You are here

Are you good at being the bad guy?

I’m just surfacing from a weekend of beaches and boats and late nights and BBQs and sparklers and s’mores…and mornings that come way too early. Nick and I were so spent we actually celebrated the 4th by ordering Chinese takeout and watching Weeds. Then passing out at 9:30 p.m. Very American, huh? The first part of the weekend, I’ll admit, was adult fun (we went to a wedding rager Friday night and did a boat trip with friends on Saturday—my babysitters scored), but the second half was all about the kids. Sunday and Monday we were out on the north fork of Long Island with my sisters, their families and my sister’s best friend, who has a condo on the water out there. It was an impromptu trip—we piled in the car at around 3 p.m. on Sunday—and it was fantastic. There’s a huge lawn in front of all the units which all face the Long Island Sound. Boats, a beach, a pool and a laid-back, we’re-all-friends kinda vibe with the neighbors. It’s a gorgeous spot and it’s made for kids. Almost to a fault…

 

After a day of every awesome summer activity you can think of, the kids (including a gaggle of neighbors, who Alex referred to as “my new cousins”) were chilling on the lawn semi-quietly, sparklers all burned out, s’mores all digested. Nora and my nephew, Gregory, were asleep and the adults were sitting on the deck. Just as things seemed to be officially winding down (at 10 p.m.!) a new girl strolled over with glow sticks for everyone and, well, you’ve seen kids around glow sticks, right? In an instant they’re all running wild again. And I’m starting to get annoyed. Because we had just ordered dinner and I wanted to sit with a glass of wine and eat and relax and not worry about my kid. And did I mention it was 10 p.m.? I was trying to be cool because A: It was a holiday weekend, B: Alex had taken a nap and was having an absolute ball, C: We were guests and the other parents didn’t seem to be worried and D: I didn’t feel like wrestling Alex to the ground, which is what would have happened if I told him he had to go to bed.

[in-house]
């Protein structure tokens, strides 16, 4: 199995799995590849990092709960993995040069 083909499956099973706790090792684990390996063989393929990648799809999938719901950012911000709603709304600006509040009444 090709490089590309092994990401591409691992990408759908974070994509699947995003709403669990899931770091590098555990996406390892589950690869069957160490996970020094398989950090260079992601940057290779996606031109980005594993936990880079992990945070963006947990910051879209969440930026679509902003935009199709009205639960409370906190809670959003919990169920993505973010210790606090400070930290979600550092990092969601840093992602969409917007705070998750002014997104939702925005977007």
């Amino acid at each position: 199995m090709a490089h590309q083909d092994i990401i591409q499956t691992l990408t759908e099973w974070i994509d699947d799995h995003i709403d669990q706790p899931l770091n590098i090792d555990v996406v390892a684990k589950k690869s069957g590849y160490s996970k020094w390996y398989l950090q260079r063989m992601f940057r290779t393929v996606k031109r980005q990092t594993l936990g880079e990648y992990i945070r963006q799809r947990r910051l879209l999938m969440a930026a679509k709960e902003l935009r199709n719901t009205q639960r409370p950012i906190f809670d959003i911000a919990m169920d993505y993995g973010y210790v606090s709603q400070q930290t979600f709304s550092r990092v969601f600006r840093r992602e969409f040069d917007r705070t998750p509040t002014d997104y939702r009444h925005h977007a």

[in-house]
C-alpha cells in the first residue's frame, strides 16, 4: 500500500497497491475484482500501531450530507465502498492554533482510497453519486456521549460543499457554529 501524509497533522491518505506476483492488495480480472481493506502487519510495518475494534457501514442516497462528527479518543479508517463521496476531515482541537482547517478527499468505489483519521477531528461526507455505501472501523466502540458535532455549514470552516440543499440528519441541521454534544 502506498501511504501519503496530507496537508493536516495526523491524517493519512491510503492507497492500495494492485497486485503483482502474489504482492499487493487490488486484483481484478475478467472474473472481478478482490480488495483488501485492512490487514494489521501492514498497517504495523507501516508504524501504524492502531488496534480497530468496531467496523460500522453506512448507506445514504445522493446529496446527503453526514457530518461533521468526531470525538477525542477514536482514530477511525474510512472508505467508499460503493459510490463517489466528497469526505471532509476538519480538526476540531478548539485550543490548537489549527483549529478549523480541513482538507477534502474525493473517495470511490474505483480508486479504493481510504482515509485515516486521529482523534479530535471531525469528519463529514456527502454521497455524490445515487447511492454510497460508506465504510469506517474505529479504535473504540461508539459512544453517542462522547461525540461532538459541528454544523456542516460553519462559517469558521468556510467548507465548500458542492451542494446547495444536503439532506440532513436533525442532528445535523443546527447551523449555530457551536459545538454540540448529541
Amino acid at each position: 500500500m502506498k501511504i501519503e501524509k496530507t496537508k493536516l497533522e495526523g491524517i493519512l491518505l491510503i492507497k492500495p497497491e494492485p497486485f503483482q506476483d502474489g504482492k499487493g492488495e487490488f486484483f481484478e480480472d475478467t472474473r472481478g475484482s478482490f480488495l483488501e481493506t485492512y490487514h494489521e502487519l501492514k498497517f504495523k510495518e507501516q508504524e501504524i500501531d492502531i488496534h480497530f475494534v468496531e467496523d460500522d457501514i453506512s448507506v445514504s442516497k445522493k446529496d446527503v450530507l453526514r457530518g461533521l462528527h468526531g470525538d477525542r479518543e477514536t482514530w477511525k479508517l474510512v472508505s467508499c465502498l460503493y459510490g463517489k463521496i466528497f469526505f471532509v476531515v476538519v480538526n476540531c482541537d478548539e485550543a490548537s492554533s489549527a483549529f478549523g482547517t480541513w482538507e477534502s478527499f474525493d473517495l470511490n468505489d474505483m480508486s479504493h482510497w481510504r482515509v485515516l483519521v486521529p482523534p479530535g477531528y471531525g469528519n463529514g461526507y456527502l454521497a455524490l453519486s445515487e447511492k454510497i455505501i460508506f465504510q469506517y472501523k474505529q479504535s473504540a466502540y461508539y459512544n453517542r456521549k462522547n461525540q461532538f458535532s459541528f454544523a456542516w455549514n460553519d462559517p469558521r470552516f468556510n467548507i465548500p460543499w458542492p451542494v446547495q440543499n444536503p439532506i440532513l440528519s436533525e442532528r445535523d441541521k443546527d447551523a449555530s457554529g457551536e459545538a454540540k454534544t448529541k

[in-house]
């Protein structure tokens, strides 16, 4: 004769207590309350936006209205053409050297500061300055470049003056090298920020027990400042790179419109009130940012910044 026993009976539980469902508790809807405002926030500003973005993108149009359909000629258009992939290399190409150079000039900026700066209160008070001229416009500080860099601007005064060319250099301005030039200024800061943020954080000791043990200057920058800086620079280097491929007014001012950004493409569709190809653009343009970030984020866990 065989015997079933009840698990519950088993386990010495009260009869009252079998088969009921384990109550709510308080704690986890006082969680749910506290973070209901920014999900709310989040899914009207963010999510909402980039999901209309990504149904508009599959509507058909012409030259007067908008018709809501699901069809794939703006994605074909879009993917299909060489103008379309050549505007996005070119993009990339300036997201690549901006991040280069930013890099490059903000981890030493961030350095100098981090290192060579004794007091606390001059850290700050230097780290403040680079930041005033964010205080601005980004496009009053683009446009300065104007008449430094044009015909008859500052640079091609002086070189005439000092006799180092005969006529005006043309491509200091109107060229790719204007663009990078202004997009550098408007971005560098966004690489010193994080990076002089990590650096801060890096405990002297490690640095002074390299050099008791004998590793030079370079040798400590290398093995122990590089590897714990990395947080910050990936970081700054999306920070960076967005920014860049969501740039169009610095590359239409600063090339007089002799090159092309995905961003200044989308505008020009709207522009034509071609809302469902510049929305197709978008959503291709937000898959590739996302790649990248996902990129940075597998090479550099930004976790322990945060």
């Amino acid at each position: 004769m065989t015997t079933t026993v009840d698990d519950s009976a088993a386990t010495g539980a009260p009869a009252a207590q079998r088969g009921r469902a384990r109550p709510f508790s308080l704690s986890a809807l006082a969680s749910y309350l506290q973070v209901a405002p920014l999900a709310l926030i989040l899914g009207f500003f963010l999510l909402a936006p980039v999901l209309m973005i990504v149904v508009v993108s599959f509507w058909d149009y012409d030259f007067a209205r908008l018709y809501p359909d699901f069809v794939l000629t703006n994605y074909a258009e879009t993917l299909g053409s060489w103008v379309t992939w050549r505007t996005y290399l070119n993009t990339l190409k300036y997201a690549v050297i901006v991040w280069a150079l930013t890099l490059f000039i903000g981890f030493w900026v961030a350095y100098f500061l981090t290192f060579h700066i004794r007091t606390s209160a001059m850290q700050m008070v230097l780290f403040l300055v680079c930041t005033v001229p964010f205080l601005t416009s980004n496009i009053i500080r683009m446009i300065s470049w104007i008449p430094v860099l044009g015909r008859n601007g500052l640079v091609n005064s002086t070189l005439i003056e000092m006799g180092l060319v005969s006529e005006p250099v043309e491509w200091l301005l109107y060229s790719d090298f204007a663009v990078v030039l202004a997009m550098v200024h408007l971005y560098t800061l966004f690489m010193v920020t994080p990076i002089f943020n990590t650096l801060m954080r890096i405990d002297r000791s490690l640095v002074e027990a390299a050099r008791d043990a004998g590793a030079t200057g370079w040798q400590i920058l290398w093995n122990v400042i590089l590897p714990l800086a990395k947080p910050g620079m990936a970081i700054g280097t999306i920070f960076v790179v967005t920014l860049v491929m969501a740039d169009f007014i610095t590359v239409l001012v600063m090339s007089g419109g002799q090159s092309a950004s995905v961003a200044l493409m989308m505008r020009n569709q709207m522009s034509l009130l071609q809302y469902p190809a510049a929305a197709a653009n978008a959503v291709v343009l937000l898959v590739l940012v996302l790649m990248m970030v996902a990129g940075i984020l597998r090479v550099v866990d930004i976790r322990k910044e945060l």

Just as I’m talking myself down from a mom meltdown (“Get the #%@ in the house, it’s 10 $&@! o’clock,” is what I might have said if I weren’t in vacation mode), all the kids go charging down to the glow stick girl’s condo, which is visible but far. I waited a minute. Then two. None of the other parents we were with seemed to mind (likely since their kids are older than Alex and they actually live there, too) so I volunteered myself to head down and see what was up. I walked all the way to the last condo, passing mostly darkened units, and confronted the very intimidating group of sugared-up kids, “OK, everyone, you can keep playing (wimp!) but you’ve got to play down by us.” The father of the ringleader agreed since said ringleader was older than the rest of the kids by at least five years. So they all followed me, waving their different colored glow sticks and I thought, victory! We’ll get back to the condo and I can sneak Alex upstairs and put him to bed so I can relax and eat my dinner. But about 20 yards from our place, the ringleader yelled some command and suddenly seven kids scatter. In the pitch dark. “What’s going on?” I ask her, still trying to be cool (why? What’s my deal? I don’t need a 12 year old to like me!) and she said, “we’re playing manhunt.” Oh. Manhunt. Yeah, I remember manhunt. And it’s not happening on my watch. But did I have the you-know-whats to stop it? Not quite…

Fortunately I had taken note that Alex had a blue glow stick and I went around to the other side of the condos to the parking lot (they were playing in the parking lot!). Of course I run into Nick who’s back with the food and a little confused that our not-even-four year old is hiding in someone’s hydrangea bush and I seem to have no control over the situation. (This is not an illusion, I actually don’t have control.) My sister, Melissa, comes around the bend and I implore her—with a dirty look and a few WTFs—to help me and, well, let’s just say my sister doesn’t have a problem being the bad guy. Within five minutes my nephew, Andrew, was on the couch, the other kids had scurried back to the condo with the cool dad and Nick grabbed an inconsolable Alex and took him for a drive to get him to fall asleep, which he did in about two minutes. Epic fail on my part. Fortunately I had a bowl of tzatziki and a glass of wine to console me.

 

So, what would you have done? Before you answer, know that this was a tough one. It involved other kids. Older kids. Vacation. Staying in someone else’s home with someone else’s rules. And my utter exhaustion.  But I want to know: Are you guys good at laying down the law? At breaking up the fun? At being the mom all the kids rolls their eyes at (if only for a split second)? Do tell! Clearly I need a few tips.

 

 

 

 

 

comments